Raising the Roar: A Case Study of Early Adolescent Student Voice on Service-Learning and Catholic Identity
Date of Award
Doctorate in Education
School or College
School of Education
This qualitative case study examined early adolescent students’ perceptions of their service-learning program experiences at one Catholic elementary school in the Archdiocese of Los Angeles (ADLA). The purpose of the study was: (a) to understand how the powerful tradition of the Church related to doing works of social justice and outreach was experienced by students in one ADLA Catholic elementary school in the form of experiential service learning, and (b) to explore whether associations exist between the students’ perceptions of their Catholic identities and their service-learning experiences. This study gathered research from student voice and work samples and utilized Carver’s (1997) agency, belonging, and competence (ABC) framework.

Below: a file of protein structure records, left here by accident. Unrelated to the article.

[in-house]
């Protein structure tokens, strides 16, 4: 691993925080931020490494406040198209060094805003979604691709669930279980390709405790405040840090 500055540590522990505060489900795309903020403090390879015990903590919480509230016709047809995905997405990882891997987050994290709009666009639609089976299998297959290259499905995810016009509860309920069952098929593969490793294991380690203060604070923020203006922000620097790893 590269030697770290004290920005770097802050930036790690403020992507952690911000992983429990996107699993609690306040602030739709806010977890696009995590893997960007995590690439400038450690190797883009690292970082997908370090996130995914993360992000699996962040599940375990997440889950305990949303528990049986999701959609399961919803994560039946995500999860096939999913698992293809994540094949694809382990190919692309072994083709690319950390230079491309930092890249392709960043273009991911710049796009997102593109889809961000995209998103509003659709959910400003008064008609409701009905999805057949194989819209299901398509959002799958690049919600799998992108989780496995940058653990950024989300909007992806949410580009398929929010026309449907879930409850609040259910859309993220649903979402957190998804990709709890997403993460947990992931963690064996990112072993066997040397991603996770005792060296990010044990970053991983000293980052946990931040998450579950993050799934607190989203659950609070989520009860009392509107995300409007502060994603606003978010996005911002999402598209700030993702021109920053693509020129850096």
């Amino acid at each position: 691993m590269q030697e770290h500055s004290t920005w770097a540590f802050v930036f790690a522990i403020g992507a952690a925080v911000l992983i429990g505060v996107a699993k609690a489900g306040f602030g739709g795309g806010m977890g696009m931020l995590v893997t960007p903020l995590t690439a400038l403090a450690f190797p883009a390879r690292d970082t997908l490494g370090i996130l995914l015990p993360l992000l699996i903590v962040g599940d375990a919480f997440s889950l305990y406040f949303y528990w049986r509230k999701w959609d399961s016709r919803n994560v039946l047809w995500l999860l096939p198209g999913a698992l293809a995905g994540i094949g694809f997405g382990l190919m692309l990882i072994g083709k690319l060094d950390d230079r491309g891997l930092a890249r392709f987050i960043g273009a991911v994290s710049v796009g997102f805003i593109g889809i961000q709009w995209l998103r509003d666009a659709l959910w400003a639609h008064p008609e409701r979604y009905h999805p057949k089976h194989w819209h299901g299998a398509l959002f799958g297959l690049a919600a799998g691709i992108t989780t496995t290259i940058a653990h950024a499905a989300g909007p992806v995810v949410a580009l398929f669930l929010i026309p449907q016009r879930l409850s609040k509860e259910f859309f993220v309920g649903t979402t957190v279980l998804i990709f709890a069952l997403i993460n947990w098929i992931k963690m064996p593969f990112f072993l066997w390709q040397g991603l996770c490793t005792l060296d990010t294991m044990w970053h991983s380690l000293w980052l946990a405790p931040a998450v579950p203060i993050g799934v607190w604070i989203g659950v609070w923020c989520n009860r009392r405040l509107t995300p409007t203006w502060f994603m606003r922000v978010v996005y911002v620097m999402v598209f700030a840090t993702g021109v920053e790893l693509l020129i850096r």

The findings indicated that study participants experienced feelings of satisfaction, connectedness, and optimism while participating in their service-learning program. The study findings may be of interest to Catholic elementary school leaders faced with increasing levels of student disengagement and/or declining enrollment, both of which may benefit from strengthening their students’ understanding of their Catholic identity and developing their sense of agency, belonging, and competence through experiential service-learning programs.
Beuder, April, "Raising the Roar: A Case Study of Early Adolescent Student Voice on Service-Learning and Catholic Identity" (2023). LMU/LLS Theses and Dissertations. 1234.